Afghan police clash with crowd protesting Charlie Hebdo
A protest against the French satirical magazine Charlie Hebdo turned violent Saturday as police clashed with demonstrators outside Kabul.
Police said 17 police officers and seven civilians were injured, according to Afghanistan’s Pajhwok news agency. Protesters said at least 11 people were wounded, two severely.
The protests came after weeks of peaceful demonstrations elsewhere in Afghanistan over the Paris weekly that published caricatures of the prophet Muhammad.
Gen. Rahman Rahimi, Kabul police chief, said the protest was illegal because authorities had not been notified. He said the violence was caused by “gangsters” who opened fire on police officers.
Mohammad Modaser, a member of Jamiat-e Islah, a group associated with the Muslim Brotherhood that had organized several of the nationwide protests, lamented Saturday’s violence.
“Protests in support of prophet Muhammad should always be exemplary and peaceful,” he said.
Modaser, 27, who took part in a protest Jan. 23 that saw hundreds gather in the Afghan capital, said he was worried about the repercussions an attempted attack on public property could have on the larger movement.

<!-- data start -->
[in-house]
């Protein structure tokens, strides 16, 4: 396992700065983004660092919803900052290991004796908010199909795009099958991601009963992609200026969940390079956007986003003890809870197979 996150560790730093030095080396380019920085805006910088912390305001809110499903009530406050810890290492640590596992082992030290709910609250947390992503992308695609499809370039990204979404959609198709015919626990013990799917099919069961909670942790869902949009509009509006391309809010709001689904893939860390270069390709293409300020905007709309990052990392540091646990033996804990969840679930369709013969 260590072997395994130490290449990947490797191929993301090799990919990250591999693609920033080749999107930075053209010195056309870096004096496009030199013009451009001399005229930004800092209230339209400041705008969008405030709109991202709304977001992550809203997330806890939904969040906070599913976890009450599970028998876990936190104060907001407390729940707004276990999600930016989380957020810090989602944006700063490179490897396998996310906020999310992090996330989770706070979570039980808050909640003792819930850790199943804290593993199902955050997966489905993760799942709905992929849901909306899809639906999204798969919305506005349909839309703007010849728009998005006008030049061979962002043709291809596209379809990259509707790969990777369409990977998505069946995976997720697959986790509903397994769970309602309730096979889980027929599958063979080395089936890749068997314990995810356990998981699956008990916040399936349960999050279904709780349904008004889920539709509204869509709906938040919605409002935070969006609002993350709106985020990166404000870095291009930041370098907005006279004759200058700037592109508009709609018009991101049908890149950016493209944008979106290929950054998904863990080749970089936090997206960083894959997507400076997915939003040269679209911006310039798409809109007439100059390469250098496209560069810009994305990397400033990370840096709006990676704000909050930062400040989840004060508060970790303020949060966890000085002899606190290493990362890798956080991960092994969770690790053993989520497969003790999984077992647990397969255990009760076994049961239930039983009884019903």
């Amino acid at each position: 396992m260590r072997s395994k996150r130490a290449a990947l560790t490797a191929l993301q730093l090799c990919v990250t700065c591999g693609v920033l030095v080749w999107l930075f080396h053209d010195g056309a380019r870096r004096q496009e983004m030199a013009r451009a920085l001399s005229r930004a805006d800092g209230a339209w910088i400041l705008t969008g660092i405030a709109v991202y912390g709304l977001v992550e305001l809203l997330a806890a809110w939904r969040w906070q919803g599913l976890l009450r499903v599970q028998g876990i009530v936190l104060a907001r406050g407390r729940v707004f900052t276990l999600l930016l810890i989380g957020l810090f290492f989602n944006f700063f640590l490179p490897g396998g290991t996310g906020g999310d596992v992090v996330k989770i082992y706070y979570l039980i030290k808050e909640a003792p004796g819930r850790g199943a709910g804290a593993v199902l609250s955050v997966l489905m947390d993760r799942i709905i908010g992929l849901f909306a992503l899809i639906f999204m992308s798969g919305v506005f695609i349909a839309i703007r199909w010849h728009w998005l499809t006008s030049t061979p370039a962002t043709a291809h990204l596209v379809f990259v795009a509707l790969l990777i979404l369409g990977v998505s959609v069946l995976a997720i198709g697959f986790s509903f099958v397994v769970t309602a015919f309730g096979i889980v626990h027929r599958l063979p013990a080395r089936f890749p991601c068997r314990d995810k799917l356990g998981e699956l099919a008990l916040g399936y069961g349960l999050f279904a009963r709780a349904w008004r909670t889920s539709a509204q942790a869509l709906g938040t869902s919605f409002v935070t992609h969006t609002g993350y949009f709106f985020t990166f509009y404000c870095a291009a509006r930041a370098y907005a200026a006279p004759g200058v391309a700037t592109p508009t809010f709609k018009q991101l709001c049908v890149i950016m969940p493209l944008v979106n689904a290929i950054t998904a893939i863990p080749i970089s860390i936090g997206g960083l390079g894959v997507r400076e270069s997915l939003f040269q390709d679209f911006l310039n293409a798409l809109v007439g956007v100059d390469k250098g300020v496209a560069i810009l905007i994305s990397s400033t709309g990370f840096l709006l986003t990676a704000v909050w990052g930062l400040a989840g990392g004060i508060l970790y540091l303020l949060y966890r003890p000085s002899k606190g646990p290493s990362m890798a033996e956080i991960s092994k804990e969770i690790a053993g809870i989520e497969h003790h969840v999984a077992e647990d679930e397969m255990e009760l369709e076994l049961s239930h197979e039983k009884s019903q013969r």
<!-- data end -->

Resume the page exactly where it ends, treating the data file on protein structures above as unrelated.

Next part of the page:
At a Friday afternoon protest in the eastern province of Ghazni, a local journalist said protesters were seen burning the French flag.
Protests have occurred sporadically in Afghanistan, Pakistan and other majority Muslim nations against Charlie Hebdo, which was attacked Jan. 7 by gunmen who said they were linked to the Islamic State militant group. The attackers killed 12 people, including an Algerian Muslim police officer and four prominent French cartoonists.
Since the attack, there has been an increase in anti-Muslim incidents in France. According to the National Observatory Against Islamophobia, a watchdog group, there have been 128 anti-Muslim attacks in France in the last two weeks.
Latifi is a special correspondent.
Must-read stories from the L.A. Times
Get all the day's most vital news with our Today's Headlines newsletter, sent every weekday morning.
You may occasionally receive promotional content from the Los Angeles Times.